Moving Books in Moving Boxes

A Pastor’s Thoughts on Scripture and Ecology

By Anthony Siegrist

September 17, 2022

Anthony wrote this reflection in March of 2022, amidst a move between jobs, homes, cities, and communities upon taking on the Ontario Director role.

If you’ve ever had to pack up the stuff in your office and move it out in boxes, you know it’s a weird feeling. I’ve done this kind of packing and moving twice now, and both times it’s been an exercise in reflection and hope. Conversations I’ve had with people run through my mind. I reflect on what my work might have meant to others and what it’s meant to me.I try to fit the greatest number of books in the fewest number of boxes. 

I’ve been a theology professor and a pastor; both of these jobs are book-heavy, so packing up is a slow process. 

Last February, I packed up the books in my pastor’s study in preparation for taking on the role of Ontario Director with A Rocha Canada. As I did so, it occurred to me that one set of books served as something like a vocational hinge. My new role would probably not require many references to academic theologians, and I would no longer need outlines for weddings or funerals. On the other hand, when I was a pastor I didn’t often turn to my favorite passages from Rachel Carson or Aldo Leopold. The hinge books, I thought, would be my collection of biblical commentaries. A biblical commentary is essentially a book about a book–a book written by a scholar to help the rest of us understand the history and meaning of the ancient texts that make up the Bible. My hunch was that these books would be as relevant to my new role as they had been during my pastorate.

Photo: Chris M. Moore (via Freely)

In the months leading up to saying goodbye to the congregation I served for almost seven years, I had given a series of sermons about the Bible and ecology. My intent was that the series would help the congregation understand how my sense of call had changed and to be honest about the key questions that were on my mind. I also wanted to explore what the Bible had to say about ecological matters—matters which I believe are among the most significant facing the human community today. I knew that scholars had been saying these kinds of things for awhile, but I wanted to know if it could be preached.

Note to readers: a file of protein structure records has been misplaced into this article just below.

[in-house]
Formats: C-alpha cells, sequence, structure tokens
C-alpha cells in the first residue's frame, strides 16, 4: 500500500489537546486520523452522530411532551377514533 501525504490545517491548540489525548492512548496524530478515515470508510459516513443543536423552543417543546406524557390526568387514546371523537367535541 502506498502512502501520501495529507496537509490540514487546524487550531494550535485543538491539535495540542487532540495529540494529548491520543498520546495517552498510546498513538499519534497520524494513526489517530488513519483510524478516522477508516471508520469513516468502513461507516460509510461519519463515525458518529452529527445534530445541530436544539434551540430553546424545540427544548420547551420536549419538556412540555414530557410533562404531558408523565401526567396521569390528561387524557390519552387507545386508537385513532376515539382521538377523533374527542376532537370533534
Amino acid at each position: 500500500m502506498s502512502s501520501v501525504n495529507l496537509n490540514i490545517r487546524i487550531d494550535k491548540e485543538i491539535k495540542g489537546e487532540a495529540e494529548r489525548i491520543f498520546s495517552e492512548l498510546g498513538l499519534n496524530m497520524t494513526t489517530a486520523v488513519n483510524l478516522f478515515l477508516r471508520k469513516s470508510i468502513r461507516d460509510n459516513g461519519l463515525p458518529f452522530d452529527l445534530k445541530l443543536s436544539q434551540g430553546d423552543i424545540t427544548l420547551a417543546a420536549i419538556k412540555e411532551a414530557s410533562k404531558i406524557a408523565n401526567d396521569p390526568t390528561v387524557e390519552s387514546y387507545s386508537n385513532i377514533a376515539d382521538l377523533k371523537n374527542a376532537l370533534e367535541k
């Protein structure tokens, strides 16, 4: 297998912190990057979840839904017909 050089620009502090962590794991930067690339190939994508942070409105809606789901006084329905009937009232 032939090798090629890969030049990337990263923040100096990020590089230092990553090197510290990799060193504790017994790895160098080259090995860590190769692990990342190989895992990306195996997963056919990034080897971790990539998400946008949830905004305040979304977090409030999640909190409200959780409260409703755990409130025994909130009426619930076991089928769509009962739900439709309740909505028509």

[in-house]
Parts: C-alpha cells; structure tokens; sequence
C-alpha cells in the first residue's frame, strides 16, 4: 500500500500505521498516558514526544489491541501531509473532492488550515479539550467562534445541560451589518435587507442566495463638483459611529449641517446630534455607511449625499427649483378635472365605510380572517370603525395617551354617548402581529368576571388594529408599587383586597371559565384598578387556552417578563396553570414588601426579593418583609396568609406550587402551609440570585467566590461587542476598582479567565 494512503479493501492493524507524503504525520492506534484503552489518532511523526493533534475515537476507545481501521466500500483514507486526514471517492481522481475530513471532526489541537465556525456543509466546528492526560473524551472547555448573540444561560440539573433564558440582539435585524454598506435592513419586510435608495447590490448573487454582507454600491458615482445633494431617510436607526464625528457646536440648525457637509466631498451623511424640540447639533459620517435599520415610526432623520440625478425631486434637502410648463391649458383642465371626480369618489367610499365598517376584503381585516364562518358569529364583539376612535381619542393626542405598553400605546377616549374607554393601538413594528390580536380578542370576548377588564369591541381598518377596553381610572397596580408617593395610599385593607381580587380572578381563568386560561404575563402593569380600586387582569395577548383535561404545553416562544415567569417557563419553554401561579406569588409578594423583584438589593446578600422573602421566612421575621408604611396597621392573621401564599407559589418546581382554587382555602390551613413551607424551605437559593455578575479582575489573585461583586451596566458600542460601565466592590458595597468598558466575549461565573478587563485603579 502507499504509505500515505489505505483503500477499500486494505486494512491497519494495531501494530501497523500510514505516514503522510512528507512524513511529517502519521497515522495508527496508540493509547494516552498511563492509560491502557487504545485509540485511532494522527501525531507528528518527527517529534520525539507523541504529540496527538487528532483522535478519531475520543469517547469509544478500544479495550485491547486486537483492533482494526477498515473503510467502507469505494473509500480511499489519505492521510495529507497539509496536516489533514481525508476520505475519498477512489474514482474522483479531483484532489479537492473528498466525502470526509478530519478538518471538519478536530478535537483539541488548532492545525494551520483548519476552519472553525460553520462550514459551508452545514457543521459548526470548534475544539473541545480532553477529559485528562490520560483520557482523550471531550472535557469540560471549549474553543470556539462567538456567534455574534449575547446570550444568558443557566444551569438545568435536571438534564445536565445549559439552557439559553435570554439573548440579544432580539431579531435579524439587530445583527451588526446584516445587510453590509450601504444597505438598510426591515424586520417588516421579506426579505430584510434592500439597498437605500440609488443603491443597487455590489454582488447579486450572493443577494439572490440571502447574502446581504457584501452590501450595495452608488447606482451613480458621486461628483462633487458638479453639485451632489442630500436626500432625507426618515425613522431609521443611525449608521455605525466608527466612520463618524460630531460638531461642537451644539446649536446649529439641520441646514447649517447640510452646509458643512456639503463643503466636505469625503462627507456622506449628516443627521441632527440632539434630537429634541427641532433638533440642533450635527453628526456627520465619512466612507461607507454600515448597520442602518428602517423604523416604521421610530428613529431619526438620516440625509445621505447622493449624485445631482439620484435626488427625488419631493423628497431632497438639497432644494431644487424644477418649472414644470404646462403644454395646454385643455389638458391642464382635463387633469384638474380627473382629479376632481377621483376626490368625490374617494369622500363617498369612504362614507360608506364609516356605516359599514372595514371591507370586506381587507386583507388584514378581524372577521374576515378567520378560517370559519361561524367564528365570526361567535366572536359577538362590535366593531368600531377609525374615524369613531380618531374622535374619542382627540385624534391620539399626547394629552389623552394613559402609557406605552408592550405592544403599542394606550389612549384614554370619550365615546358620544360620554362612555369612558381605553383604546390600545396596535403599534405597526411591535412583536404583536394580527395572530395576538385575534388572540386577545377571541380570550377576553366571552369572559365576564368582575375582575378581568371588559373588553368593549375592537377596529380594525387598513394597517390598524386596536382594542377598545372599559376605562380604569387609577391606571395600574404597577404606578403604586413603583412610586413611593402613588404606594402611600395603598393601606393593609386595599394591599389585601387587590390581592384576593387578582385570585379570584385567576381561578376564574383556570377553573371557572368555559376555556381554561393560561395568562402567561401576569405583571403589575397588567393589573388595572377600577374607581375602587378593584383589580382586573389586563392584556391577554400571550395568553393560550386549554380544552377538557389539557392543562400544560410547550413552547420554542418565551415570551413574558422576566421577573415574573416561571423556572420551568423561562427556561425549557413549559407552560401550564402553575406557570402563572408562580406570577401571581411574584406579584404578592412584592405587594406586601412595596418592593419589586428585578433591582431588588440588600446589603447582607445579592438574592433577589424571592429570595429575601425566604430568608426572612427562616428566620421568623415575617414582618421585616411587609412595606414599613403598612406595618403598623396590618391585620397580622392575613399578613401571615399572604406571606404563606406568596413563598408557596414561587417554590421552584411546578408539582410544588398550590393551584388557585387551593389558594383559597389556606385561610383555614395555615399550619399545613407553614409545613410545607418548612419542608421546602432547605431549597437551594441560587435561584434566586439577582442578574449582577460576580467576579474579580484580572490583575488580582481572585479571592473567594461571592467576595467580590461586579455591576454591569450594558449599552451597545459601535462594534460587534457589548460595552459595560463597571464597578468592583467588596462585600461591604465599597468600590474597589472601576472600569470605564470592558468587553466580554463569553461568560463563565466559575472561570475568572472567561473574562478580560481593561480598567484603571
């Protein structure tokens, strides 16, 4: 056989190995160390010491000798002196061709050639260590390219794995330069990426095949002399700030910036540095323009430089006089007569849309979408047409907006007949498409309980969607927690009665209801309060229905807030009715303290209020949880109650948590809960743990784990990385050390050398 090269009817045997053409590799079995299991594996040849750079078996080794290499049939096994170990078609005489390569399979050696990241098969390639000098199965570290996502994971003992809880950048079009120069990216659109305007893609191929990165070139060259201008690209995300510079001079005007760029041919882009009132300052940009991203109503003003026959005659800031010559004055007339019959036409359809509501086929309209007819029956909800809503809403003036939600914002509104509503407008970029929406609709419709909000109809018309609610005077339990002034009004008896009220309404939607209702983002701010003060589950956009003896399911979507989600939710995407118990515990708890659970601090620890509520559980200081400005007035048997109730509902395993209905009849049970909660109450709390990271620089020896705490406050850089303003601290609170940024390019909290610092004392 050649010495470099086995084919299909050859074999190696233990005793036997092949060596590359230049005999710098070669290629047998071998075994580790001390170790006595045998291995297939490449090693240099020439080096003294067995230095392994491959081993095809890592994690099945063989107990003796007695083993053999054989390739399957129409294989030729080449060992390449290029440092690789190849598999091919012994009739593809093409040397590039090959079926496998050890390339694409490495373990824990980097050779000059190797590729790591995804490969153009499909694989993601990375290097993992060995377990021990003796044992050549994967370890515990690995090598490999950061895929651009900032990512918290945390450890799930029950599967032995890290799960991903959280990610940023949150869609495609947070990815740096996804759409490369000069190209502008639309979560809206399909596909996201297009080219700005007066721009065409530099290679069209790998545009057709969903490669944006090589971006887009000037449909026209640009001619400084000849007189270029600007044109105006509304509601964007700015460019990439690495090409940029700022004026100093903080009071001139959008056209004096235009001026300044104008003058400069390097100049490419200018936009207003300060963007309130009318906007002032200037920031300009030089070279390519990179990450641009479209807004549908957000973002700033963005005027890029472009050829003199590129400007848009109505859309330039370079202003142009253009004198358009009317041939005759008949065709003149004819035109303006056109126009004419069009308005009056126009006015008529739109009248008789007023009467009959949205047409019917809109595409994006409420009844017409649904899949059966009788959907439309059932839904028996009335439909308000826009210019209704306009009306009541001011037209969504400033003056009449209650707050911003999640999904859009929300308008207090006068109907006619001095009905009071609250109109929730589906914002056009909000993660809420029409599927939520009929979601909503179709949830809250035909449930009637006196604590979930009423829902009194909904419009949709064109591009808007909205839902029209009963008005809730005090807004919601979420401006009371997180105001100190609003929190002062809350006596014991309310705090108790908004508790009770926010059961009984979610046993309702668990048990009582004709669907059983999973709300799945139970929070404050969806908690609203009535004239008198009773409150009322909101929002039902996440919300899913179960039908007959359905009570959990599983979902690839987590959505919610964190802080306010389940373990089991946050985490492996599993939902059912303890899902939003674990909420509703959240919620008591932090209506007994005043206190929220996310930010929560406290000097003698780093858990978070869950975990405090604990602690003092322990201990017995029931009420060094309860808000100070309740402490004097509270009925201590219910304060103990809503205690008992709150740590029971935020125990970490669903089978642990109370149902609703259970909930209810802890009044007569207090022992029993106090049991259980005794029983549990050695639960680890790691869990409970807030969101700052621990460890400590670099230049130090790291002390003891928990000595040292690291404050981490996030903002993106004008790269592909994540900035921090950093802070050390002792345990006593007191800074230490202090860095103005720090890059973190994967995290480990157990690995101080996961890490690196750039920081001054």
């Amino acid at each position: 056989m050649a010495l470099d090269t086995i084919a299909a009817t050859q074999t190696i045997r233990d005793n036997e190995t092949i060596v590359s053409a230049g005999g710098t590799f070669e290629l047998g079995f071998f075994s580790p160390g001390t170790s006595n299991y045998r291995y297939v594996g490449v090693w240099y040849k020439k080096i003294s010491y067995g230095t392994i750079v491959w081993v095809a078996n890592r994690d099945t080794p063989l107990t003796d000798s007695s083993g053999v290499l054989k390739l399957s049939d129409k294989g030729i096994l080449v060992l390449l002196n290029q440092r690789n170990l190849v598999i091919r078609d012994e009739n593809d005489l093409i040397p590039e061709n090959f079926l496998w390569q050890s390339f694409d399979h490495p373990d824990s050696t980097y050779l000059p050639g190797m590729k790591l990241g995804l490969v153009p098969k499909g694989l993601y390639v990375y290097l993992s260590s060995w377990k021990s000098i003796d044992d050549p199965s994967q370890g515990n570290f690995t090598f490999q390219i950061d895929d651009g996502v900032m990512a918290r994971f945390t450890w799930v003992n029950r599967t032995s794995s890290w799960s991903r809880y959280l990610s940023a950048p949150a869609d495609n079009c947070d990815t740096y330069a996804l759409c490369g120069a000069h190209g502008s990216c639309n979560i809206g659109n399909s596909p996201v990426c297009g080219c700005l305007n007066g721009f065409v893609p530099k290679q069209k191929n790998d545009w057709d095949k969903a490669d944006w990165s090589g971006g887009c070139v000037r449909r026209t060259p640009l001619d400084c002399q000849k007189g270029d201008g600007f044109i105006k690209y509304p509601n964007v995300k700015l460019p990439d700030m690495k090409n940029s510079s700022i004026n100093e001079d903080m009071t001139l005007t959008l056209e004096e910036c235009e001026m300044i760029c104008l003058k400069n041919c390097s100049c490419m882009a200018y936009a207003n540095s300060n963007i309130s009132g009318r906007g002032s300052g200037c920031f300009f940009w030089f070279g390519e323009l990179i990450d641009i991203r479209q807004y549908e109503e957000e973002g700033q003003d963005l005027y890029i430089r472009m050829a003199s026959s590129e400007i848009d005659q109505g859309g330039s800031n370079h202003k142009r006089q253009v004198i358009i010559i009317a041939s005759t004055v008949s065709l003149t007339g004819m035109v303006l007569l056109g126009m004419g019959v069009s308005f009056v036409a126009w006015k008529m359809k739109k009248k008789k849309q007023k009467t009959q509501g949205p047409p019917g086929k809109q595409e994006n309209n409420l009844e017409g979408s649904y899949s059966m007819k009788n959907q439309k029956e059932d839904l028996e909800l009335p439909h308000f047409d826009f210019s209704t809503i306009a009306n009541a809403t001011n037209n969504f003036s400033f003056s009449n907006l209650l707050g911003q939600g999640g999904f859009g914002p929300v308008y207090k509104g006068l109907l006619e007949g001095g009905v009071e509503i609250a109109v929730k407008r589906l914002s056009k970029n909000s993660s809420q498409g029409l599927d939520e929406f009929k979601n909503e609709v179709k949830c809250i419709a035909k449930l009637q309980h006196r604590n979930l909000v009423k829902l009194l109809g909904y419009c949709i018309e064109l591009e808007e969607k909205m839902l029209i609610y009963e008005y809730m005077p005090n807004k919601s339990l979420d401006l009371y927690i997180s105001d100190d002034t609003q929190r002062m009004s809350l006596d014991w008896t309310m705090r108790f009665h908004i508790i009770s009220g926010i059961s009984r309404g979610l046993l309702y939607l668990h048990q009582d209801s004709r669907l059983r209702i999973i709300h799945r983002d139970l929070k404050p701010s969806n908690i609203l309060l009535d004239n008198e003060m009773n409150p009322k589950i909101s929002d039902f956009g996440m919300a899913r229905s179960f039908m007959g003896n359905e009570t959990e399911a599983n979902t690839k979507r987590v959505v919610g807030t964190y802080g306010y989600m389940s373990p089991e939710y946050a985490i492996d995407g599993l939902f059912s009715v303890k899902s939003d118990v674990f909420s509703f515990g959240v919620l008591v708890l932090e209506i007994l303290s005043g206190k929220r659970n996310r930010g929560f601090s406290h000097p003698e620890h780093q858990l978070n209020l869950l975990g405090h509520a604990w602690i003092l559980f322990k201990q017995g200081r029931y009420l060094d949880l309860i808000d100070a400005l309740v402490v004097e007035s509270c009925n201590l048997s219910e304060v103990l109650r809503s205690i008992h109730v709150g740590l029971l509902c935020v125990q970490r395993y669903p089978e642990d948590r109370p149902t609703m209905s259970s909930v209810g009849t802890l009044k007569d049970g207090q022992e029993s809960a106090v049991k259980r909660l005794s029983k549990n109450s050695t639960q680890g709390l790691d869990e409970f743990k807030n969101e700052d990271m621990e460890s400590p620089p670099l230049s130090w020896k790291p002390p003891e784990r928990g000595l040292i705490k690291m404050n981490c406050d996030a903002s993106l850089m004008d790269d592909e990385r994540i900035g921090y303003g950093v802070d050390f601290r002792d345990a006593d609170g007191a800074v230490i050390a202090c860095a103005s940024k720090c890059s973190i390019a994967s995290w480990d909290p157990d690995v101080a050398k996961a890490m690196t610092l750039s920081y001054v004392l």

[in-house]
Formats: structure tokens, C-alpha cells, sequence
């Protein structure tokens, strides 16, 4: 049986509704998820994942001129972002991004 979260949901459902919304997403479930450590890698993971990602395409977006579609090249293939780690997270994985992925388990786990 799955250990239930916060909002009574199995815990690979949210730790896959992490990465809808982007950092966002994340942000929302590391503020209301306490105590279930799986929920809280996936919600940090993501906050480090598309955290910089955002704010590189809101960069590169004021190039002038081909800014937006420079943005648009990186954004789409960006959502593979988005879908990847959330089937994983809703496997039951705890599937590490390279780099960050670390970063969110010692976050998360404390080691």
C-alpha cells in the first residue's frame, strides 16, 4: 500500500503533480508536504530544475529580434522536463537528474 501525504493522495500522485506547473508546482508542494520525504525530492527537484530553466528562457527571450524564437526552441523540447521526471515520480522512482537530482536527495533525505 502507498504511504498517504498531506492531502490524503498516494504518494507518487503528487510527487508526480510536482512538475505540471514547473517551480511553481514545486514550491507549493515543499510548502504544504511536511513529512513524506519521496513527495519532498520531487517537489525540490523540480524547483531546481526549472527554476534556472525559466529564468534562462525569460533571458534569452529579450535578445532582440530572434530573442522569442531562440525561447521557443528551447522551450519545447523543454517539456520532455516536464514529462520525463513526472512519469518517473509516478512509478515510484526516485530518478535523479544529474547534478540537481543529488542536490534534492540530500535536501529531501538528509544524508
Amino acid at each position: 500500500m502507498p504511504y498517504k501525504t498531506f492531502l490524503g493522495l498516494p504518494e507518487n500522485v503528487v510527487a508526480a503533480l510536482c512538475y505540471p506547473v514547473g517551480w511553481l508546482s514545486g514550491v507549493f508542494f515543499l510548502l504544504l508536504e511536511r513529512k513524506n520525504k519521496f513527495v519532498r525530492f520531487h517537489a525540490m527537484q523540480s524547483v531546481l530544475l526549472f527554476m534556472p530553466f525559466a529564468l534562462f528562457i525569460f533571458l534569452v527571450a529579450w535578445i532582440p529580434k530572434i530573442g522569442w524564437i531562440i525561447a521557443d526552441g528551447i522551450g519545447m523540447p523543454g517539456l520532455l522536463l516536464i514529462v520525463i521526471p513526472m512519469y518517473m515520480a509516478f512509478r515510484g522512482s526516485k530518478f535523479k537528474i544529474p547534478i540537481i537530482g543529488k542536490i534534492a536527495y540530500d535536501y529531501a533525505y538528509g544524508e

These sermons were warmly received, though every pastor knows that few comments are harder to interpret than “Thank you for your sermon.” Still, what surprised me was how readily the Bible spoke to ecological matters.  Yes, there were the well-known themes of God declaring the earth to be “very good” and the Psalms reminding us that the “earth is the Lord’s.” A closer look, guided by the work of several key scholars, revealed more points of connection between the Bible and ecology. Think of the role water plays in both the Hebrew Bible and the life of Jesus. Think of the way the Gospel of John loudly proclaims that God became accessible to us in physical, material, bodily “flesh.” Or, to cut the list too short too quickly, think of the way many biblical writers describe non-human creation in animate terms: “The heavens declare the glory of God, and the sky above proclaims his handiwork.” That’s Psalm 19 ( ESV).

Taping the last box of biblical studies books shut, I had the distinct sense that those books wouldn’t remain entombed in cardboard for long. In the Bible, there is too much that speaks to the ecological crisis unfolding around us. Too much about the value of the earth and the relationship all creatures have with their Creator. Too much about the importance of human creatures living with restraint and wisdom. And there is too much for warmhearted readers not to be energized by the many connections between the prophetic calls of the biblical writers and a world in need of new ways to imagine the “good life.’’

The contents of my office are now sitting in the basement. I think of the biblical studies volumes with gratitude. I’m thankful for the chance to encourage others to see both the Bible and the natural world with new eyes. Karl Barth is often credited with suggesting that good preaching requires the reading of both the Bible and the newspaper. The Bible helps us understand and respond to the events of our day. The news of our day too often includes the extinction of species and loss of habitat. The Bible reminds us that not a sparrow falls without God taking note.

Featured photo: Brandable Box on Unsplash 

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The Season of Creation

The Season of Creation is a call for all Christians to renew our relationship with our Creator and all creation. It is annually celebrated from September 1 (World Day of Prayer for the Care of Creation) until October 4 (Feast Day of St. Francis of Assisi, the patron saint of ecology).

The theme for 2022 is “Listen to the Voice of Creation.” It’s not too late to start caring for creation in your church! Find materials, resources, events, and more on the Season of Creation website.

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